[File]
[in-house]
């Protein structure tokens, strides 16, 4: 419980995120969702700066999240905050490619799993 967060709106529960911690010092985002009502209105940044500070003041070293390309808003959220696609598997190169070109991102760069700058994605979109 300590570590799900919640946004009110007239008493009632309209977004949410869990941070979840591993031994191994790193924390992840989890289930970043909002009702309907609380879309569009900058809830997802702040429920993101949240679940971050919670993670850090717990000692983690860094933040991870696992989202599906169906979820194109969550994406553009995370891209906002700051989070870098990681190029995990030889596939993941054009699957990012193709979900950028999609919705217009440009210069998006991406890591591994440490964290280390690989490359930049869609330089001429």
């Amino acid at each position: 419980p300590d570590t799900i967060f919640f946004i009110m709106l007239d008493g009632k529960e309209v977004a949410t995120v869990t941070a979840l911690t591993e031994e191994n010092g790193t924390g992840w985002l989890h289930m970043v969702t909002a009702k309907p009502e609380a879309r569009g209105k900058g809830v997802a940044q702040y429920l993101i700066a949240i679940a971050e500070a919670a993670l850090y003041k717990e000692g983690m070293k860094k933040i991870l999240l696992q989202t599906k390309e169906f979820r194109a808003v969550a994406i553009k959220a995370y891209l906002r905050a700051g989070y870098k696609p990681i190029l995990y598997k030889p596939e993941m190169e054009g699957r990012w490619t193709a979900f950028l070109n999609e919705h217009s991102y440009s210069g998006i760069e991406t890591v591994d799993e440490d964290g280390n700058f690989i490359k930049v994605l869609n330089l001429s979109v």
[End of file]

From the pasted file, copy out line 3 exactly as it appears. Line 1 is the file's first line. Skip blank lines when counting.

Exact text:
């Amino acid at each position: 419980p300590d570590t799900i967060f919640f946004i009110m709106l007239d008493g009632k529960e309209v977004a949410t995120v869990t941070a979840l911690t591993e031994e191994n010092g790193t924390g992840w985002l989890h289930m970043v969702t909002a009702k309907p009502e609380a879309r569009g209105k900058g809830v997802a940044q702040y429920l993101i700066a949240i679940a971050e500070a919670a993670l850090y003041k717990e000692g983690m070293k860094k933040i991870l999240l696992q989202t599906k390309e169906f979820r194109a808003v969550a994406i553009k959220a995370y891209l906002r905050a700051g989070y870098k696609p990681i190029l995990y598997k030889p596939e993941m190169e054009g699957r990012w490619t193709a979900f950028l070109n999609e919705h217009s991102y440009s210069g998006i760069e991406t890591v591994d799993e440490d964290g280390n700058f690989i490359k930049v994605l869609n330089l001429s979109v």